As fast as anyone when his mind was right, Gurney immediately raised Brabham’s game by finishing third and second in Belgium and Holland. He also finished second at the world championship’s South African finale, where he set fastest lap, but had suffered a spate of DNFs between times.
But it was Jack’s BT3 that provided the marque with its first F1 win at the non-championship Solitude GP – less than a year after its category debut.
This combo also won the non-championship Austrian GP on the bumpy Zeltweg airfield circuit, a real car-breaker.
Brabham’s first world championship victory arrived in late June 1964, Gurney winning the French GP at Rouen. He also won the Mexican finale. BT7, suited to Dunlop’s new ‘doughnut’ tyre, was a match for any rival that season but was hobbled regularly by reliability issues that followed no discernible pattern.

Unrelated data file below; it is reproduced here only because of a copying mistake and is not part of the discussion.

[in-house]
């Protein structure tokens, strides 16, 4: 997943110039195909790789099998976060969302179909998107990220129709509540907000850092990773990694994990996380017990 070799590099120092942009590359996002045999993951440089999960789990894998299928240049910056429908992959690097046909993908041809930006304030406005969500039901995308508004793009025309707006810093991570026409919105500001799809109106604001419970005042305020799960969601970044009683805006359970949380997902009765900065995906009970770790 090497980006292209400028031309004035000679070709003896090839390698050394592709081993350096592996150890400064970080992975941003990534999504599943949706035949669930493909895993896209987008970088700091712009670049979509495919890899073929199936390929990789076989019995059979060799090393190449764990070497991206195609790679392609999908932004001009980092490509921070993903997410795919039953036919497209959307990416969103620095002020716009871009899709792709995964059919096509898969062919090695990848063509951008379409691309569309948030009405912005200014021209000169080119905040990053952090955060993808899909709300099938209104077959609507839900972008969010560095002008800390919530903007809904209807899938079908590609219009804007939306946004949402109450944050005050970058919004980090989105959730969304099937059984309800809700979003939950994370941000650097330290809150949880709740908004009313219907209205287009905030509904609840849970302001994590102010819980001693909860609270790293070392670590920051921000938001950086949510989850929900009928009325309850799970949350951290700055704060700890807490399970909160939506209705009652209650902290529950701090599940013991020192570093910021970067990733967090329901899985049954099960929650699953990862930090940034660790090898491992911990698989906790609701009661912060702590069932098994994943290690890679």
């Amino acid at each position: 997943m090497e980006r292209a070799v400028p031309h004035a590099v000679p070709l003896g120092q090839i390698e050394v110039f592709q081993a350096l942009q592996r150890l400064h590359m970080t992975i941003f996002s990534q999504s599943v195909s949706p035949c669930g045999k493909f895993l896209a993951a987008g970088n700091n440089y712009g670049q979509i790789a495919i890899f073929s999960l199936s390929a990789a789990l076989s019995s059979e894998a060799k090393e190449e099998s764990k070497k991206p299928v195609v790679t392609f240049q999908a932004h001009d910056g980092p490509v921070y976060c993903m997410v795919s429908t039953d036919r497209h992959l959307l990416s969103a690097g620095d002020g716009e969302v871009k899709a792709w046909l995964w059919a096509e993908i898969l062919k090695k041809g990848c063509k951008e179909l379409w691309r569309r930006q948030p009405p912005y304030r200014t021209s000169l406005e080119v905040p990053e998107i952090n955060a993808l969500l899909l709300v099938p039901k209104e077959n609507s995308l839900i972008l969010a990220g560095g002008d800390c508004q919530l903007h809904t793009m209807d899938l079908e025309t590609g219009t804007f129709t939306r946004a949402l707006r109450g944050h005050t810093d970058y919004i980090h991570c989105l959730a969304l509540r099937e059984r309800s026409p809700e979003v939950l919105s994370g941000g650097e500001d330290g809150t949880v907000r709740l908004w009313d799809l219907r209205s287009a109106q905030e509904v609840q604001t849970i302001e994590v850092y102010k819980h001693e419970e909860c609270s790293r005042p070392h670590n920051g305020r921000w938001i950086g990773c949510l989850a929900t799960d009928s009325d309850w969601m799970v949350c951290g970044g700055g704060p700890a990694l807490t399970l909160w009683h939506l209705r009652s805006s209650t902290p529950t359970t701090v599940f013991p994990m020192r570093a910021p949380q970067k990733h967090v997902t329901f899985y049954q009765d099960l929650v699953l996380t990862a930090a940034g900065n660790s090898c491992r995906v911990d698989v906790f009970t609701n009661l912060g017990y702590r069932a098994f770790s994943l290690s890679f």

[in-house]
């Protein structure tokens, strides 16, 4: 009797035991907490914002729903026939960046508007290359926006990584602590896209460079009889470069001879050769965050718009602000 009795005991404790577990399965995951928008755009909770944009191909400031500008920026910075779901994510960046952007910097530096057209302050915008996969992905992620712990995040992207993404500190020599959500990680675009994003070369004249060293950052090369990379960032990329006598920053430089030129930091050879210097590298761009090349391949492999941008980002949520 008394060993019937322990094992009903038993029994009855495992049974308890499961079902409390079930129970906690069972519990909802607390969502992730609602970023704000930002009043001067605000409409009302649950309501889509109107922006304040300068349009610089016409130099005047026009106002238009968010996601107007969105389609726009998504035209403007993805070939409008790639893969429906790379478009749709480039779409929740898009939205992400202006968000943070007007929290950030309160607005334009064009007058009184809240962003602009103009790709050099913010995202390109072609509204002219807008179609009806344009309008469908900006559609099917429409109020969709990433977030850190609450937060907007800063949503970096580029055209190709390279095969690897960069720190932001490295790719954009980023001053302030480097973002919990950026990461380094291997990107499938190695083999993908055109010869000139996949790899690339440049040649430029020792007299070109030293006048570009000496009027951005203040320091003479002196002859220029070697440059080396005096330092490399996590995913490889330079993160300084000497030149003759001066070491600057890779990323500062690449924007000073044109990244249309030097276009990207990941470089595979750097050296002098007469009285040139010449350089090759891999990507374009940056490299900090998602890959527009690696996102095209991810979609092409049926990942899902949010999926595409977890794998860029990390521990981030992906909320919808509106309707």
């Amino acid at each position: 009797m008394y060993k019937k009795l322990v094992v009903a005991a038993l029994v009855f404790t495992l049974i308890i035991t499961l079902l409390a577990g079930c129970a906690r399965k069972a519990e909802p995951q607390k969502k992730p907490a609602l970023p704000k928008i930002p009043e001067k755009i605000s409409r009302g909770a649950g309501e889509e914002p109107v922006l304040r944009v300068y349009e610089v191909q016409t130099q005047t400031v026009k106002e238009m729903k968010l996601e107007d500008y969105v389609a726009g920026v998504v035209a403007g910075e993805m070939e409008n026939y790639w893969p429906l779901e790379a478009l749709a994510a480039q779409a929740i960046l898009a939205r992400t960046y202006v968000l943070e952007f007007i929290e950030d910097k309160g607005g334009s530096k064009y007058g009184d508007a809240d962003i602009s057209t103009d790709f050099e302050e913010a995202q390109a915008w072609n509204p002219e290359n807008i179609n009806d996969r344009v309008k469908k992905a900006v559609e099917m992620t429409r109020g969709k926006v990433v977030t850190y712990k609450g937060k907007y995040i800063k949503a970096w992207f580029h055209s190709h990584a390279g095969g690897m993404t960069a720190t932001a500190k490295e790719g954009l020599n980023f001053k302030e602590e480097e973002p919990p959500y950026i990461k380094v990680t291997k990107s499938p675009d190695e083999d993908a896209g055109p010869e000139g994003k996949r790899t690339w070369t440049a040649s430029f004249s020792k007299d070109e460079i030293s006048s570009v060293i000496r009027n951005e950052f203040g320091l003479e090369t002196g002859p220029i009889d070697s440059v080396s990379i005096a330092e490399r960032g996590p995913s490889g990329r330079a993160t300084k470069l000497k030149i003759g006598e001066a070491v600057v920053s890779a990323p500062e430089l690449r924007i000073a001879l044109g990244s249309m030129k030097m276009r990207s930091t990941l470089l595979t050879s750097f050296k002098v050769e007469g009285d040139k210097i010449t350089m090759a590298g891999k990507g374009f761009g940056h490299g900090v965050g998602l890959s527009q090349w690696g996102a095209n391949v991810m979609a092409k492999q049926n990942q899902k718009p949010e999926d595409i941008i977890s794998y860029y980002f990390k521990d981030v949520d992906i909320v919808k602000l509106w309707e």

Brabham slipped to fourth in the constructors’ standings.
It recovered a place in 1965 but scored no world championship victories. Gurney ended the season strongly – three thirds and two seconds in consecutive GPs – and Jack, approaching 40, was clearly preparing for his retirement, standing aside on occasion for F2 frontrunner Denny Hulme.
But Gurney, inspired by his boss’s route, decided to go it alone in 1966. As did Bruce McLaren, Jack’s former Cooper team-mate. Both would make a success of their teams – each winning a GP in a car of their own construction – but Jack remained the daddy.